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While there is still room for improvement I like the shape. But sadly when I went to the studio yesterday I found a problem

 

Fourth teapot in a row, all had silly errors.  I'm thinking the handle sagged and since I didn't attach the handle well it came off the pot. I'm using Standard 630 White stoneware and I've had sagging handles before with this clay. I should know better and should have supported the handle.

 

Just finished throwing #5, maybe this will make it.

post-80153-0-95696500-1496173972_thumb.jpg

post-80153-0-83589500-1496174224_thumb.jpg

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If the pot is dry or close enough to, just take a thin-ish wooden tool, and take the harsh edges off of that crack. Glaze will fill that in, and reinforce it. You have to fire some of these to see how they pour.

 

I use a tool called a wipe out tool. I don't know what it is for, but I use it. It is a rubber pencil tip. It works magnificent for this job. On the rare occasions I get this issue I take vinegar and put it on the crack, then I let it soak in, then I take this wipe out tool and pencil over the crack. Never have a problem after that. You have to do this at the stage between leather hard and bone dry.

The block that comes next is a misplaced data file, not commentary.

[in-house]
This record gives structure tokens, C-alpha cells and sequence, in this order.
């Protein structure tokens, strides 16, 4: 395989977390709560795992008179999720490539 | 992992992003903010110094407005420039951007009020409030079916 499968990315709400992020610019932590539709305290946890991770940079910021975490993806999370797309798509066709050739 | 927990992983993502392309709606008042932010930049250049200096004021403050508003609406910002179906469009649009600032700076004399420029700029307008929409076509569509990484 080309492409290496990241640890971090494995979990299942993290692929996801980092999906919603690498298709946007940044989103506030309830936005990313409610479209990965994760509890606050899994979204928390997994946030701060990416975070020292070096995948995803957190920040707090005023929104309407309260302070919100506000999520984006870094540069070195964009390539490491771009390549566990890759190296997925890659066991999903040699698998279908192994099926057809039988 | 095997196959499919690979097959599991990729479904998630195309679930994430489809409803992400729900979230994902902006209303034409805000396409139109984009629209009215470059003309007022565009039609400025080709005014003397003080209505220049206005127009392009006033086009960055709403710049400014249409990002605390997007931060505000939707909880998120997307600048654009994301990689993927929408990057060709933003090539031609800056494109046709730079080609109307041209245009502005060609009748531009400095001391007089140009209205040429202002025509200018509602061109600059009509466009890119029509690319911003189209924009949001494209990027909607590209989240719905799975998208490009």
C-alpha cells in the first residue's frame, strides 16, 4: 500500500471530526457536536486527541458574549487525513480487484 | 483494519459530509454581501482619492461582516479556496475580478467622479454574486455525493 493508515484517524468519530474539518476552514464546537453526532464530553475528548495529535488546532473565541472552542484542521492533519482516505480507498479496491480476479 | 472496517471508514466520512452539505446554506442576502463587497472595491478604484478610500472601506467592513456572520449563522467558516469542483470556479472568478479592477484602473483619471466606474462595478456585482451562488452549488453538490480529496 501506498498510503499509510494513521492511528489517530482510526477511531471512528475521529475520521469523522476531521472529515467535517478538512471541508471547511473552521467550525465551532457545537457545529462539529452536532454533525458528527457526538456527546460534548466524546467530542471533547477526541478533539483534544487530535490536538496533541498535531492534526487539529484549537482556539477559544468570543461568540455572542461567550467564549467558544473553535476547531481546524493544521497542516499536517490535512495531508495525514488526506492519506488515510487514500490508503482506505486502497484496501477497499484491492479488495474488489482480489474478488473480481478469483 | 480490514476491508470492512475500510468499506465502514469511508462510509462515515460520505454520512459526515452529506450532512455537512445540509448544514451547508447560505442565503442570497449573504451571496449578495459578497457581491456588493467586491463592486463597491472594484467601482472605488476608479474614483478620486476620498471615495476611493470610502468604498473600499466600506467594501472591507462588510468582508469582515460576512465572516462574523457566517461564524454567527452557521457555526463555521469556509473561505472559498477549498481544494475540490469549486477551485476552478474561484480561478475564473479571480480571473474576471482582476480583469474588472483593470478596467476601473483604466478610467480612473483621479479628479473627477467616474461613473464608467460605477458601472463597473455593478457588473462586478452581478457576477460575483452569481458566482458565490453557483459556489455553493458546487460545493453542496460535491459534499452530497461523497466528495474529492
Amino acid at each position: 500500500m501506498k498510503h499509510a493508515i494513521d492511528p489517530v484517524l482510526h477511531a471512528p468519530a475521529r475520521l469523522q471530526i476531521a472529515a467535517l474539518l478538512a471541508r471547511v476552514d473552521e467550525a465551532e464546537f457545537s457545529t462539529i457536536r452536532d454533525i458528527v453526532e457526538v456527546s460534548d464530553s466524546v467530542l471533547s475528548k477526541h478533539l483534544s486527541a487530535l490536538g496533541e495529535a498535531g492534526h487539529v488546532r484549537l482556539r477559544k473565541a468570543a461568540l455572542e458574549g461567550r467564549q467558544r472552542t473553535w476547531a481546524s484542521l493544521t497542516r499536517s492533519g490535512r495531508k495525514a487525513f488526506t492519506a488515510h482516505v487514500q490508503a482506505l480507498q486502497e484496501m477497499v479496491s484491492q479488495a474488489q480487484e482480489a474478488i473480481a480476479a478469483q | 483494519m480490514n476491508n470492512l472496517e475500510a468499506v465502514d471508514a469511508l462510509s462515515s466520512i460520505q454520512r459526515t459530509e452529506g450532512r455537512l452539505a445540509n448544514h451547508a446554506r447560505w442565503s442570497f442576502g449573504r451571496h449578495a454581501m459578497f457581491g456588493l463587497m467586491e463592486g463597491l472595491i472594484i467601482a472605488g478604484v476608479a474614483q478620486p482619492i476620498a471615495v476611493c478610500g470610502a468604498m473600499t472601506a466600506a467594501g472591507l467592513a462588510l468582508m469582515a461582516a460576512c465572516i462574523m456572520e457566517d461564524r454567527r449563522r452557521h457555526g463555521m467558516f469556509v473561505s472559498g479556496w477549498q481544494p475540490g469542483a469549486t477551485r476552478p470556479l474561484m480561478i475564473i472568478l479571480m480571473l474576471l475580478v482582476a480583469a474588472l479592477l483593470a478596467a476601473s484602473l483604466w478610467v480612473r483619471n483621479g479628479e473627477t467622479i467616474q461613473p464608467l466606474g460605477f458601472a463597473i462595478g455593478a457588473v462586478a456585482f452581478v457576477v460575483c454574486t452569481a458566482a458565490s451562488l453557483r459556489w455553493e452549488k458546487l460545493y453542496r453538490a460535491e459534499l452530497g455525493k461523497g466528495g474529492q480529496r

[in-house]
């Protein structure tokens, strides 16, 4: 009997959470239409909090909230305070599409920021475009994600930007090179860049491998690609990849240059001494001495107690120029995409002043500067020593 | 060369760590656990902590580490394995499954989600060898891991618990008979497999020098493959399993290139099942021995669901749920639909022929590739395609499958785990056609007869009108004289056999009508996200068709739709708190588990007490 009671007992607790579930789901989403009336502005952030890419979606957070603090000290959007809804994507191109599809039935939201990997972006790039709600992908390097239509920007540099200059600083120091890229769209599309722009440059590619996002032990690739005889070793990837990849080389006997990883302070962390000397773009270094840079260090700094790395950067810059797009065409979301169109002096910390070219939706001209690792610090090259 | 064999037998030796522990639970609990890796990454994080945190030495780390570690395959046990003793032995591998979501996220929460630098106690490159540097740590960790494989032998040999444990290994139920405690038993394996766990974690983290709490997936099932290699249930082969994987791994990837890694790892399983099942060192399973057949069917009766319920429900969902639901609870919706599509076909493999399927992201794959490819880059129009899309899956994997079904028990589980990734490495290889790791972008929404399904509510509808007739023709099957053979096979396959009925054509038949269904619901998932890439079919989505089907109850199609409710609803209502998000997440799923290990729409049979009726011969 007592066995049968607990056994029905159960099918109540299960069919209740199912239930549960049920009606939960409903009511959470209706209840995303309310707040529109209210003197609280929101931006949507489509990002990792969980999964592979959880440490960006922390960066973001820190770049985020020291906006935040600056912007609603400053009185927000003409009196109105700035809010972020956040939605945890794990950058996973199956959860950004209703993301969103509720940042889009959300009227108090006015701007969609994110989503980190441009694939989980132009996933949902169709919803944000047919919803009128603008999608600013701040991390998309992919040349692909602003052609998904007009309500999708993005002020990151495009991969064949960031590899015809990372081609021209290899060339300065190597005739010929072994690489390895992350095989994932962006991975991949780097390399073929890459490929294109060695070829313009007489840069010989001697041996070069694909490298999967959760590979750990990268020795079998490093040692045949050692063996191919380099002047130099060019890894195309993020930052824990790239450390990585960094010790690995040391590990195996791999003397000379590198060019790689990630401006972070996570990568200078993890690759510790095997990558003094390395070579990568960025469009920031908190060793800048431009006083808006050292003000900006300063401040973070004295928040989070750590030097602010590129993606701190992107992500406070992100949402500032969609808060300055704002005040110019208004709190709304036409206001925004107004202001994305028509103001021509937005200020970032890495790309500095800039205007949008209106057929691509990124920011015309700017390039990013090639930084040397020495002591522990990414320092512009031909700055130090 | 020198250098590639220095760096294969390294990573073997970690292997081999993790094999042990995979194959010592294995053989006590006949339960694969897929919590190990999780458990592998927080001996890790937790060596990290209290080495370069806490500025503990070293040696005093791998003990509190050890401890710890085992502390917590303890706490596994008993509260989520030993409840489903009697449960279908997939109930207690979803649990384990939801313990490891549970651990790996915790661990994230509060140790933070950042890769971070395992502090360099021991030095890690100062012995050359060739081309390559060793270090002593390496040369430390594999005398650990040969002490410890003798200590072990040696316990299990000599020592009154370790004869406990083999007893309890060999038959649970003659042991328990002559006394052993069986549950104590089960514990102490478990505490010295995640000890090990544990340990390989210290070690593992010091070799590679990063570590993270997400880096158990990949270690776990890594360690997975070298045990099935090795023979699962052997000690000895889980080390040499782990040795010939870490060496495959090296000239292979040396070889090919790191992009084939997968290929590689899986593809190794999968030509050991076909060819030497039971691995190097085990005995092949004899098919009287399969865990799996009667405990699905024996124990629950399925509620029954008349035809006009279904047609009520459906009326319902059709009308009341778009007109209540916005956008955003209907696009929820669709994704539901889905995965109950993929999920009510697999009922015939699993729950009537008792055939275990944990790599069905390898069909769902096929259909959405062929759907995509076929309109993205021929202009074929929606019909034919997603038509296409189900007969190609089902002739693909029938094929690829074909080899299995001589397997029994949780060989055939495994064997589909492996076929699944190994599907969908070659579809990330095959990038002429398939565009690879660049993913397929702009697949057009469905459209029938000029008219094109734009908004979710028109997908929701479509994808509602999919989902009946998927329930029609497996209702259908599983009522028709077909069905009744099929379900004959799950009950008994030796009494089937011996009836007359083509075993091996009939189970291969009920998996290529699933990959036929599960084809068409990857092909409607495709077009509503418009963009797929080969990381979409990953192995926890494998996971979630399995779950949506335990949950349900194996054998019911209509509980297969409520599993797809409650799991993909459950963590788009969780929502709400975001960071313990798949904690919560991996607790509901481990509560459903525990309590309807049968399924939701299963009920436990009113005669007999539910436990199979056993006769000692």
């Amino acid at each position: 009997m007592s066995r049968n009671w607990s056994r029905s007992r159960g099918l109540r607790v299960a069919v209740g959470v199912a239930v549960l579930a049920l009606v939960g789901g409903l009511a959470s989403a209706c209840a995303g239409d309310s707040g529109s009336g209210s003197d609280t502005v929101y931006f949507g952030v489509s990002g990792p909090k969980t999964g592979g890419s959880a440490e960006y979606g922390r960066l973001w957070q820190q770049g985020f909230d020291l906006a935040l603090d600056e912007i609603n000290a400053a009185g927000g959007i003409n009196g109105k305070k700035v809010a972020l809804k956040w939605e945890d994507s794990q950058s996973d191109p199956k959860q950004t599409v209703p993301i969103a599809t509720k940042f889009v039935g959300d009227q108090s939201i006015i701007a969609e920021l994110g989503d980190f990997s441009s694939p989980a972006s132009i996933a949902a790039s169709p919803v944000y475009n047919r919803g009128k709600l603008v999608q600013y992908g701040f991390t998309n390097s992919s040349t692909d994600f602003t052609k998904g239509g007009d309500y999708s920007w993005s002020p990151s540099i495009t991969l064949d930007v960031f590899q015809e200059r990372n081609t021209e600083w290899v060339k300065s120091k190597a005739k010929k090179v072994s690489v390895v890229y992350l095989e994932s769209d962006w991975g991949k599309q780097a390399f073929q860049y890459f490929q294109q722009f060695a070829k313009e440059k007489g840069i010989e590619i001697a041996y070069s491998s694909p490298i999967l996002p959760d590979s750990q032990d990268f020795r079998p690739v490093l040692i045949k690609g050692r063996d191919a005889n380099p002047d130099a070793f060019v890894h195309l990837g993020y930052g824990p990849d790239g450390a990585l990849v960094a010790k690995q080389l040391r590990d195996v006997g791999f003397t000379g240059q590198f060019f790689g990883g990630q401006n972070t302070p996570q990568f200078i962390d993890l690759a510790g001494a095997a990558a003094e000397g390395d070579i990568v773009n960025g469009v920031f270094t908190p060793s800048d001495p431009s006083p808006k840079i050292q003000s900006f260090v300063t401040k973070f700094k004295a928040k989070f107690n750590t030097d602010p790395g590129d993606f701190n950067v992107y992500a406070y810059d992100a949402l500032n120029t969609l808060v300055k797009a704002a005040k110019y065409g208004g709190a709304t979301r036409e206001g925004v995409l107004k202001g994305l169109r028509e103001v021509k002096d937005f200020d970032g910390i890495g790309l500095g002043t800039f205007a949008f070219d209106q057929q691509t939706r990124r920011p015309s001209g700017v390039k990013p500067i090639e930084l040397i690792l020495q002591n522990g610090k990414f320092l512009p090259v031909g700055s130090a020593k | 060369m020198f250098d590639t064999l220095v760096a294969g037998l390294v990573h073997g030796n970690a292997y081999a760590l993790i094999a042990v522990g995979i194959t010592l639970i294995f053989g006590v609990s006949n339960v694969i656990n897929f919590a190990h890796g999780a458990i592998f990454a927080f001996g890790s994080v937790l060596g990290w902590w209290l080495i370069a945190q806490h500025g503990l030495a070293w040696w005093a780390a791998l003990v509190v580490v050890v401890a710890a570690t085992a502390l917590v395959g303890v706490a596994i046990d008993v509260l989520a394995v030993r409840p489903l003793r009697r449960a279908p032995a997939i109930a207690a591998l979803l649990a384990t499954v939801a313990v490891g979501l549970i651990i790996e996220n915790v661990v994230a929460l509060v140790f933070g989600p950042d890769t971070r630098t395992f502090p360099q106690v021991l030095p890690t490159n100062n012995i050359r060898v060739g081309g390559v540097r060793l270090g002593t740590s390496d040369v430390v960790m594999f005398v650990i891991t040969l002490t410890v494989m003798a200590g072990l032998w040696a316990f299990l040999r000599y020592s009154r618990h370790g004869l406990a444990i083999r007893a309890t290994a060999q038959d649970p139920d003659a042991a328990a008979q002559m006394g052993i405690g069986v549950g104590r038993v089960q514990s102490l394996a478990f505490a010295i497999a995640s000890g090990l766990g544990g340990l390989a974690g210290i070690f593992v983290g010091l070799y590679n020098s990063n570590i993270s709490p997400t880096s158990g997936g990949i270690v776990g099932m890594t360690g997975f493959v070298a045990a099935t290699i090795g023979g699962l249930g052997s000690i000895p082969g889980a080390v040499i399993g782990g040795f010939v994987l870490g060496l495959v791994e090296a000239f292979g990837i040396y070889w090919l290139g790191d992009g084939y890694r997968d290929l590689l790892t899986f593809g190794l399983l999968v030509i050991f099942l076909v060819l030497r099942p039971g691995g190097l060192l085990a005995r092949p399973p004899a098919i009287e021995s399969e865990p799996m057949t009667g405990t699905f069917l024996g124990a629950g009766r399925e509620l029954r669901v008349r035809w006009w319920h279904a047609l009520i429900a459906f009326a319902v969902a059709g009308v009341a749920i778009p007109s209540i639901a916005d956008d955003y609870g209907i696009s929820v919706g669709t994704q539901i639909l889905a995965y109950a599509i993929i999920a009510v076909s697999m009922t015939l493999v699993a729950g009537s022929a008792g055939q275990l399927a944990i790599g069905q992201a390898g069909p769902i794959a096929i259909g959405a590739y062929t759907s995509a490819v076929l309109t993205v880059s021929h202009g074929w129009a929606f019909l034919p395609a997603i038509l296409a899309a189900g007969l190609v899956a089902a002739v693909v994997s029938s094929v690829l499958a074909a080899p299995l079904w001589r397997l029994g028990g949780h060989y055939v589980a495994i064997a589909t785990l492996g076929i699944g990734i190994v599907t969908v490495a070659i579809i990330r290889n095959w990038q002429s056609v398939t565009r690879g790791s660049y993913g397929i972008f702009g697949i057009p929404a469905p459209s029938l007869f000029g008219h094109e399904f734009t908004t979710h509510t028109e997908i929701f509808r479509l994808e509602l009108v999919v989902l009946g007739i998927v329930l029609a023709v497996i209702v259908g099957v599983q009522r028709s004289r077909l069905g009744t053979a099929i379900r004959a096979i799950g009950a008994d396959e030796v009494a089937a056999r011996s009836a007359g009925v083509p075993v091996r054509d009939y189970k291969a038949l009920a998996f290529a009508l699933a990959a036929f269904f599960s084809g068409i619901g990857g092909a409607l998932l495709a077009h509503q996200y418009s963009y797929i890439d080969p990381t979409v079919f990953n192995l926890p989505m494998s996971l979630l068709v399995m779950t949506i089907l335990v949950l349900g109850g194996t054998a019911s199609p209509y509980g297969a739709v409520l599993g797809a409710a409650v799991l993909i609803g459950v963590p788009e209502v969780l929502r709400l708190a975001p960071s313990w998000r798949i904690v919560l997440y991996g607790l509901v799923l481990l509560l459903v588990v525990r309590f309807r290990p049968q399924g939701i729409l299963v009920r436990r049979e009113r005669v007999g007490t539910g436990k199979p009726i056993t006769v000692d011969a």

31ROIgLhpVL.jpg

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I use additional pieces of clay (3 balls indented with thumb in center and tools on opposite sides) to add some detail and a little more support for the handle. Seems to work well, even with the 630. I will be making some teapots soon and will post a few.

 

 

best,

Pres

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I like the form. What type of glaze pallette?

 

Jed

 

Thanks Jed, I haven't zeroed in on a glaze yet

 

As a 'loose leaf' tea drinker I gotta mention that having the spout come directly from the bottom of the pot means every single leaf is going to end up in the cup.

just sayin ....

 

Thanks Chris, on this pot the first hole is about in the middle of the form, the lower part of the spout is just for looks. The one I finished today the hole is near the bottom and the form looks ugly as sin. When I take a second look at it tomorrow I may recycle it if it doesn't look any better.